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Odisha: Women as climate action ambassadors in coastal districts of India’s Odisha state June 07,2019   |  Source: UN Environment

People in the coastal districts of the eastern Indian state of Odisha are increasingly suffering from the effects of climate change. Most households in the area are dependent on natural resources for their livelihoods from fishing, forest foraging and paddy cultivation. Despite the area’s past high productivity in agriculture and fisheries, population pressure and a breakdown in weather patterns have inflicted serious damage on coastal ecosystems and the well-being of the local population, pushing many rural households below the poverty line.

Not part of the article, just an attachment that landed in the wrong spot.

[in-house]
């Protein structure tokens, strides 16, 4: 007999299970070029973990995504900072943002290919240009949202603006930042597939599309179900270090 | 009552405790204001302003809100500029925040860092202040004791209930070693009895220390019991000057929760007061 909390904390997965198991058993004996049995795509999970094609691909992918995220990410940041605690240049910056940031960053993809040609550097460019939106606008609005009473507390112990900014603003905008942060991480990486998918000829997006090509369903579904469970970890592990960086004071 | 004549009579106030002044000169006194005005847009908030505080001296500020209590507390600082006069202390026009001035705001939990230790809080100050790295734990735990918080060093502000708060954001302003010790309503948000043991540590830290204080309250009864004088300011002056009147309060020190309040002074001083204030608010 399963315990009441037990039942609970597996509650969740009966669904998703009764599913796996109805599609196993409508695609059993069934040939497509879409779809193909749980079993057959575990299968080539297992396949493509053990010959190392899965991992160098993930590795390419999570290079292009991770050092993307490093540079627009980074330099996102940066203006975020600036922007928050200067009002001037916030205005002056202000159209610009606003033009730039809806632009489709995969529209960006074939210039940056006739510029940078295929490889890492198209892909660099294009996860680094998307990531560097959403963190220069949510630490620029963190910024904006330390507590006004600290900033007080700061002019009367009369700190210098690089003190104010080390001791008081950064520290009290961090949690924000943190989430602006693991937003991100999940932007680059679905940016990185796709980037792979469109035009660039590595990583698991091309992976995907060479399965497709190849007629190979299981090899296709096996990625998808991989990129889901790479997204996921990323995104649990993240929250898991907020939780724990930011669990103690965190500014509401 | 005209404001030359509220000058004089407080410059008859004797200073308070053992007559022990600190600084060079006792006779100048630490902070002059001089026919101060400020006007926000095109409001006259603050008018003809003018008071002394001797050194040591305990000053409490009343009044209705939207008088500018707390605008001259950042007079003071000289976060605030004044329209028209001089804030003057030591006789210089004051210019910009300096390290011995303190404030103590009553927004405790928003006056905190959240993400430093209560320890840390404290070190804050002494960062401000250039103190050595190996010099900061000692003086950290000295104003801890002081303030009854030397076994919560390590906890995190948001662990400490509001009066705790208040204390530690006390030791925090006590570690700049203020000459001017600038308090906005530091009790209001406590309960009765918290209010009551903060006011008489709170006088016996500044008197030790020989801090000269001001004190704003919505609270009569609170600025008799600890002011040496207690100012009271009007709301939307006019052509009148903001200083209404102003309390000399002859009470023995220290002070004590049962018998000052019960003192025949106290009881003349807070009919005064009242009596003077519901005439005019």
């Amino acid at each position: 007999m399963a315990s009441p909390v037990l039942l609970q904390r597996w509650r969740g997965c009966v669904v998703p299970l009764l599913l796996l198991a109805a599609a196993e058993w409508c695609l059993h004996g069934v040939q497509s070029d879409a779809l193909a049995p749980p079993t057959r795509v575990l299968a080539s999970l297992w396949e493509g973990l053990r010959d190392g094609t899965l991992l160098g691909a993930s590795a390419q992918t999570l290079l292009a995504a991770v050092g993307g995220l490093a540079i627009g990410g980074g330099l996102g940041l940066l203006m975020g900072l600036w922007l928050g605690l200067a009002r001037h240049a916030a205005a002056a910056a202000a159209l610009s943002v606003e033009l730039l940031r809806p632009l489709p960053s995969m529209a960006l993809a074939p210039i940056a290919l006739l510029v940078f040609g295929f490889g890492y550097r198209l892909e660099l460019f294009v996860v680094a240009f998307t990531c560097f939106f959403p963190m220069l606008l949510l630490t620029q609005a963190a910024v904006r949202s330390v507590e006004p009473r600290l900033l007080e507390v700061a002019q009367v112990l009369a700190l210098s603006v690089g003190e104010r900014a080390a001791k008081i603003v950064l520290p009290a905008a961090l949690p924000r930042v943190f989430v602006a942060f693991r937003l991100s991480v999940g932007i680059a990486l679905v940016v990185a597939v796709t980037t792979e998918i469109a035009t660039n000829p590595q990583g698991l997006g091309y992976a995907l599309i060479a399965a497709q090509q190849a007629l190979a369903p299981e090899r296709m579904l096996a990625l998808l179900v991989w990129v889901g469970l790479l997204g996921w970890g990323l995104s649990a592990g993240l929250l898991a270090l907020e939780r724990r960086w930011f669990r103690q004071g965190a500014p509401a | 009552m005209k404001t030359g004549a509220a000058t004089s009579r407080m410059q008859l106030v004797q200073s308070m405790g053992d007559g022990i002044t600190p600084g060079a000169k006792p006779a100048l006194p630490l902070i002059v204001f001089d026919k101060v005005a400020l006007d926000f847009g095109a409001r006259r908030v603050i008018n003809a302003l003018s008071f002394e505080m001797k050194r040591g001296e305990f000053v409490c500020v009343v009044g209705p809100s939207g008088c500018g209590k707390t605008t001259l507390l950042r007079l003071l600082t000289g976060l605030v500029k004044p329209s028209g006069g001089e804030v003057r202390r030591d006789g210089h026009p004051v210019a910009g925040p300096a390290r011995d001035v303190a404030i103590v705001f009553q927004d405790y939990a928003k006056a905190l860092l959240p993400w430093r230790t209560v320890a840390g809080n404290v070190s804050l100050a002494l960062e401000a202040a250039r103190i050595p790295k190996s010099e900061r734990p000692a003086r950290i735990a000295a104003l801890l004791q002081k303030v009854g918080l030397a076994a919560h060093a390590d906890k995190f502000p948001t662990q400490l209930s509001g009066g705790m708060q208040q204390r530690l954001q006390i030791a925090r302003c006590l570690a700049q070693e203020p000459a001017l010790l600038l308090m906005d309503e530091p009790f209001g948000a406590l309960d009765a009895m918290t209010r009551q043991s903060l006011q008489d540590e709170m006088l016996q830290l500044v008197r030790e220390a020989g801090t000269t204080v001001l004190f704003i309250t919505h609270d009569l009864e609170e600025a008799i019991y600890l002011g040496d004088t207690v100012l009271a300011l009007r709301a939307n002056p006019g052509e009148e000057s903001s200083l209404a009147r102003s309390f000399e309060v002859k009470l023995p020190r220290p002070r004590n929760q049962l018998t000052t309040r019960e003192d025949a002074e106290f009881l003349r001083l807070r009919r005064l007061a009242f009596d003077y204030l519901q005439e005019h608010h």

But men and women have not been equally affected by the changes. Unsurprisingly, a study by a local non-governmental organization, the Regional Centre for Development Cooperation, has shown that structural inequality between women and men—further deepened by wealth status, ethnicity, age and location—meant that poor women, children, the elderly and disabled were the worst affected by the climate crisis and natural disasters. In particular, women were found to be more exposed to social tensions, malnutrition and increased workload.

Three ways women are affected differently by the climate emergency

While both women and men lose income from subsistence farming and agricultural labour due to increasing salinity of land and water,


© United Nations Environment Programme

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Years in Support of Small Scale Fishworkers (1986 - 2018)